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Following the Department of Energy's $74 million fuel cell grant announcement, the U.S. Federal Transit Administration (FTA) has declared that it will award nearly $16.6 million to two organizations actively involved in fuel-cell powered bus research projects. The Center for Transportation and the Environment (CTE) in Atlanta, GA will receive $6.42 million and CALSTART in Pasadena, CA will be awarded $10.17 million. FTA administrator Peter Rogoff, spoke of the need to focus on cleaning up the nation's buses:
The transit industry must continue to be at the forefront of creating green jobs and establishing globally competitive technologies right here at home in the United States. As we move clean, fuel-efficient bus projects from the drawing board to the street, we move the nation closer to energy independence and a cleaner environment.
The CTE and CALSTART will utilize the funds to coordinate eight fuel cell bus projects, a list of which is posted, along with the official release, after the jump.

[Source: Federal Transit Administration]
Fuel cell bus projects funded by the FTA
Next Generation Fuel Cell Power System Development Towards Transit Bus Commercialization
Amount: $7,200,000
The first phase of a multi-phase project to develop a next generation fuel cell power system, leading to commercialization of a fuel cell bus that is compliant with FTA Buy America regulations.

Chicago Transit Authority Fuel Cell Bus Demonstration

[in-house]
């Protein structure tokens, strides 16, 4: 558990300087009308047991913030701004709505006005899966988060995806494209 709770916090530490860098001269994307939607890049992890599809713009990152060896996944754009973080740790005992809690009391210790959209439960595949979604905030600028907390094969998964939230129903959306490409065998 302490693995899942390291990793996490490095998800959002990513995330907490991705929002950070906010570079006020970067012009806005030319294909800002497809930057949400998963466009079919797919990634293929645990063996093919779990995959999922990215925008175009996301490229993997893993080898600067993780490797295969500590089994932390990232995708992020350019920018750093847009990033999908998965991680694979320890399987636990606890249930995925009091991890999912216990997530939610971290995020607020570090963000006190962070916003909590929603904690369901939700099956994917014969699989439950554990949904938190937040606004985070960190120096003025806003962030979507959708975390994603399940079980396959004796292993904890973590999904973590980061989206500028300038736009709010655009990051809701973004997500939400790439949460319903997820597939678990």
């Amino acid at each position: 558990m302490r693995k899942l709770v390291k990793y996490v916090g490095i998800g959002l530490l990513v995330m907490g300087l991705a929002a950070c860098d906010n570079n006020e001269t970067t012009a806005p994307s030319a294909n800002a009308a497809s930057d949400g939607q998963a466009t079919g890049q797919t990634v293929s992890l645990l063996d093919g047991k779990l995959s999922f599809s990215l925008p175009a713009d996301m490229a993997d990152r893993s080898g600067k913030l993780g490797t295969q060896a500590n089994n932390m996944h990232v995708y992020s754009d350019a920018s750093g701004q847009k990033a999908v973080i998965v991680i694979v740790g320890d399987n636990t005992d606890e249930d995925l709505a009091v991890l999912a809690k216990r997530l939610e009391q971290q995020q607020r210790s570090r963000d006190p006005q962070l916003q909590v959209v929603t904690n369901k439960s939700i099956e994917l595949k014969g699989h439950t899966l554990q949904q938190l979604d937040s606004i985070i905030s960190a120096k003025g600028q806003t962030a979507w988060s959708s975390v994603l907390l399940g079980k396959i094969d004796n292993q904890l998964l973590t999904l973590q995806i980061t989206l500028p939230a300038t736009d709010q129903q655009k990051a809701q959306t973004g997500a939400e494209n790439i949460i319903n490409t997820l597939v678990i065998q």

Amount: $2,970,000
Develop and conduct in-service testing for a next generation Buy America compliant fuel cell bus in Chicago's RTA fleet. This project will demonstrate a fuel cell bus in a large transit agency, with the potential for larger fleets of cell bus procurements, as well as develop and demonstrate new technology that enables operation of fuel cell buses in cold climates.

Advanced Composite Fuel Cell Bus Demonstration

Amount: $2,421,724
CTE will use the funds to develop and demonstrate a highly-efficient 35-foot Proterra fuel cell bus with an enhanced Ballard HD6 fuel cell and fast-charging capabilities and will demonstrate the bus in revenue service.

Birmingham Fuel Cell Bus Demonstration Program
Amount: $1,545,148
CTE will use the funds for continuation of Birmingham's fuel cell bus demonstration. The funds will support the development and demonstration of a 30-foot battery-dominant fuel cell bus, incorporating advanced Lithium battery technology, with improved range, acceleration, and fuel economy.

Austin Demonstration Program Enhancement
Amount: $133,774
CTE will use the funds to continue operation of Austin's fuel cell bus demonstration program with enhancements.

DC/DC Converter Development Program
Amount: $195,573
CTE will use the funds to develop an 18 kilowatt DC-DC converter that will interface with equivalent fuel cell systems and traction battery systems with greater efficiency.

Coordination of Communications and Outreach for Fuel Cell Bus Program
Amount: $459,120
CTE will coordinate outreach and communications of fuel cell buses through international and national workgroups, fuel cell bus website, and worldwide report on demonstrations.
ECO Saver IV Hybrid Electric Fuel Cell Bus Demonstration
Amount: $1,667,408
CTE will use the funds to initiate a project to integrate an advanced Ballard fuel cell with hybrid drive/energy management and storage systems into a commercially viable transit bus using an existing hybrid platform.

PRESS RELEASE

FTA Program Promotes Advanced Fuel Cell Technologies to Power Cleaner, Greener Transit Buses


WASHINGTON – Pursuing new technologies to let fuel cell buses operate in cold climates is among the research projects to receive money from the Federal Transit Administration's (FTA) National Fuel Cell Bus Program, U.S. Transportation Secretary Ray LaHood announced today.

The Center for Transportation and the Environment in Atlanta will receive $6.42 million and CALSTART in Pasadena, CA will receive $10.17 million to coordinate research among fuel cell manufacturers, engineering firms and transit agencies throughout the country.